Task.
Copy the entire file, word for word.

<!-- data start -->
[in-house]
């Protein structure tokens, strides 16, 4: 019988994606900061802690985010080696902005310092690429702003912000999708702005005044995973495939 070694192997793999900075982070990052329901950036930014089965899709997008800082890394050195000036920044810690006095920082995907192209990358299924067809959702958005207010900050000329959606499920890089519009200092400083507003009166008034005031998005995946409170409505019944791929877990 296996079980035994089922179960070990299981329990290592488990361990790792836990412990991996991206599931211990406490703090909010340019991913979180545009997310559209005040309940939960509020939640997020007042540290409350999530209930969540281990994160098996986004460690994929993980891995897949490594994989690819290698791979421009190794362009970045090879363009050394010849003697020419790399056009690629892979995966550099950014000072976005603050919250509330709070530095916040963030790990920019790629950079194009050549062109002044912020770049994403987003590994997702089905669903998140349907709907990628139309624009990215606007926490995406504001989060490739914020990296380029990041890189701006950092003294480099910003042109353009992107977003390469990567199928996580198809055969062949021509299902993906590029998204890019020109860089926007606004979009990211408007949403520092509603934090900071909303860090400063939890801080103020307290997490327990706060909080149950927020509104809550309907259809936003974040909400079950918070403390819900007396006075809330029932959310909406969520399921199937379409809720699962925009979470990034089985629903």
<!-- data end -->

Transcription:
[in-house]
């Protein structure tokens, strides 16, 4: 019988994606900061802690985010080696902005310092690429702003912000999708702005005044995973495939 070694192997793999900075982070990052329901950036930014089965899709997008800082890394050195000036920044810690006095920082995907192209990358299924067809959702958005207010900050000329959606499920890089519009200092400083507003009166008034005031998005995946409170409505019944791929877990 296996079980035994089922179960070990299981329990290592488990361990790792836990412990991996991206599931211990406490703090909010340019991913979180545009997310559209005040309940939960509020939640997020007042540290409350999530209930969540281990994160098996986004460690994929993980891995897949490594994989690819290698791979421009190794362009970045090879363009050394010849003697020419790399056009690629892979995966550099950014000072976005603050919250509330709070530095916040963030790990920019790629950079194009050549062109002044912020770049994403987003590994997702089905669903998140349907709907990628139309624009990215606007926490995406504001989060490739914020990296380029990041890189701006950092003294480099910003042109353009992107977003390469990567199928996580198809055969062949021509299902993906590029998204890019020109860089926007606004979009990211408007949403520092509603934090900071909303860090400063939890801080103020307290997490327990706060909080149950927020509104809550309907259809936003974040909400079950918070403390819900007396006075809330029932959310909406969520399921199937379409809720699962925009979470990034089985629903």